Over summer, I lay on my favourite Auckland west coast beach, Kaitarakihi, getting browner and making a mental inventory of all the racist things that have happened to me, then questioning whether each one really happened.

It’s because I wrote a story about racism and got trolled.

No one told me that writing about racism is like going down the rabbit hole. It’s an issue at once so personal, and equally societal and historical, that it asks of you both intense personal reflection and fact-based knowledge.

It’s also a core problem of colonial cultures that blocks real and equal social progress. For someone like me, who likes solving problems, the wheels don’t stop turning once the story is done.

Also, that thing the troll said got me ruminating.

The story I wrote last November looked at the racist response to an anti-racist documentary web series in which Pākehā subjects talked about moving past white guilt.

I struggled with a paragraph trying to pinpoint the difference between the racist experiences I’ve had, as an afakasi born in New Zealand in the 1970s, and what my Tongan father, who migrated here as a teenager in the 1950s, went through. In the end, I said the racism I’ve experienced has been “mostly coded and covert”.

In the Facebook comments section, someone said:

“Coded and covert! Lol in other words ‘it isn’t there’. Everybody understands it, now move the f k on!”

The person identified himself as mixed-race. I suppose that’s what got me ticking. What would be in it for him to deny racism?

Hence, the summer stocktake.

I’ve been called a “nigger”, and told to go back to where I come from (I was born in Auckland). I’ve been called a “brown shit”, “blackface”, “a big brown poo”, and told I’ll get fat “because all niggers do”.

That’s not the coded and covert stuff — that’s the racism that made up the balance of “mostly”.

Coded and covert racism is confusing and harder to process, and often happens when I’m the only non-white person in the room.

It’s Pacific Island or Māori accents being mocked, and comments that start with: “I’m not racist but . . .”

It’s jokes about colonisation, or about how they’re not allowed to say the n-word because they’re white — while actually using the word “nigger”.

It’s laughing about how they can’t say the word “Māori” properly. Or forgetting whether I’m Sāmoan or Tongan ‘cos it’s one of those. Or telling me I should run when the police enter the workplace.

It’s the friend who wouldn’t come to the Ōtara market because she wouldn’t “fit in” there. Or the boyfriend who wouldn’t pick me up from the Pasifika Festival.

This racism comes primed with defensiveness and denial. If challenged, the person gets emotional and aggressive, or withdraws coldly: “Are you calling me racist?”

I’ve lost friends, boyfriends, and whole “crews” over it. I’ve had heated discussions — me versus everyone else — in classrooms, on a boat, in a van, on holiday, at an Airbnb. Or I’ve kept my mouth shut because I didn’t want to deal with the fallout, and then hated myself for it.

In my experience of New Zealand, covert and coded racism is normal.

That said, the Pākehā friends I have now strongly reject this kind of normal. They question themselves, and know they’re untangling ingrained racist stereotypes. They say things like “White people should shut up and listen” and “OK coloniser” to online trolls. They acknowledge structural inequality in their respective fields — education, art, veterinary care, and literature.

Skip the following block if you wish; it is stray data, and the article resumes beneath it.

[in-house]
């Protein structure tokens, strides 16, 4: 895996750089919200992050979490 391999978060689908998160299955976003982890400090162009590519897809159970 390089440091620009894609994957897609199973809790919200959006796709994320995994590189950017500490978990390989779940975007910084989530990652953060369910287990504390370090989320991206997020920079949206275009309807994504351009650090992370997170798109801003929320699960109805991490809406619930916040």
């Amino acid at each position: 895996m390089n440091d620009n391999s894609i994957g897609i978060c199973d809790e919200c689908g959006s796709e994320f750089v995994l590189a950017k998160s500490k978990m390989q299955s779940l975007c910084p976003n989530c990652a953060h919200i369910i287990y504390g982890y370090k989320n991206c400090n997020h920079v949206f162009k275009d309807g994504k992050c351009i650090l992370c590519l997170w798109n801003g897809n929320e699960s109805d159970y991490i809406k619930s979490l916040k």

Looking over the inventory of my experiences — of which I’ve offered only a sample summary here — I feel 100 percent confident to say racism in New Zealand exists. Saying otherwise is trolling, whatever your motivations are.

And although the trolling triggered a personal reflection, it’s not about me. Denying racism in New Zealand is as factually problematic as denying climate change. Racism is baked into the Kiwi cultural DNA and infrastructure. That’s how colonisation works, as Moana Jackson explains.


New Zealand isn’t unique in this. We belong to a group of colonial nations — the most similar of which are Australia, the US, and Canada — in which a white-settler majority took, and held on to, power and land at the expense of the indigenous population.

While there are significant territorial differences, all four countries have socio-economic outcomes where indigenous peoples are over-represented in suicide, addiction, prison, and unemployment — and under-represented in education success, wellness, wealth, and life-expectancy.

The outcomes are the same because English settler colonialism works the same way.

The dominant ethnic group of these colonial nations, the European diaspora, has a vested interest in denying racism. To admit that power and land were acquired, and are kept, through racist and unjust means, means facing moral questions.

Do we continue as we have been, and just accept our baked-in racism? Or do we try to get back on the right side of history by reshaping the frameworks of power and privilege established by colonisation?

For New Zealand, that would mean truly honouring Te Tiriti o Waitangi.

Many New Zealanders have no idea what that would look like. Some are dead set against it. Others are already moving towards it. The halls of Te Wānanga o Aotearoa are filled with Pākehā learning te reo. NZ On Air funds anti-racist projects like Land of the Long White Cloud. New Zealand history will soon be taught in schools. And Pākehā like Andrew Judd are self-identifying as recovering racists.

But real progress requires change at a structural, constitutional level. It requires a reimagining of what our nation might look like, free of the long shadow of colonisation. And that work — of putting structure around the vision of a more inclusive Aotearoa — has already been undertaken by Māori, in a widely consultative process. The result is laid out in the report of Matike Mai Aotearoa, written by Moana Jackson and published in 2016, which sets out to

. . . develop and implement a model for an inclusive Constitution for Aotearoa based on tikanga and kawa, He Whakaputanga o te Rangatiratanga o Niu Tireni of 1835, Te Tiriti o Waitangi of 1840, and other indigenous human rights instruments which enjoy a wide degree of international recognition.

The report identifies six potential models for constitutional transformation and explains how Māori, Pākehā, and the many other cultural groups living in New Zealand, could work together in a more inclusive way. It should be compulsory reading for all New Zealanders.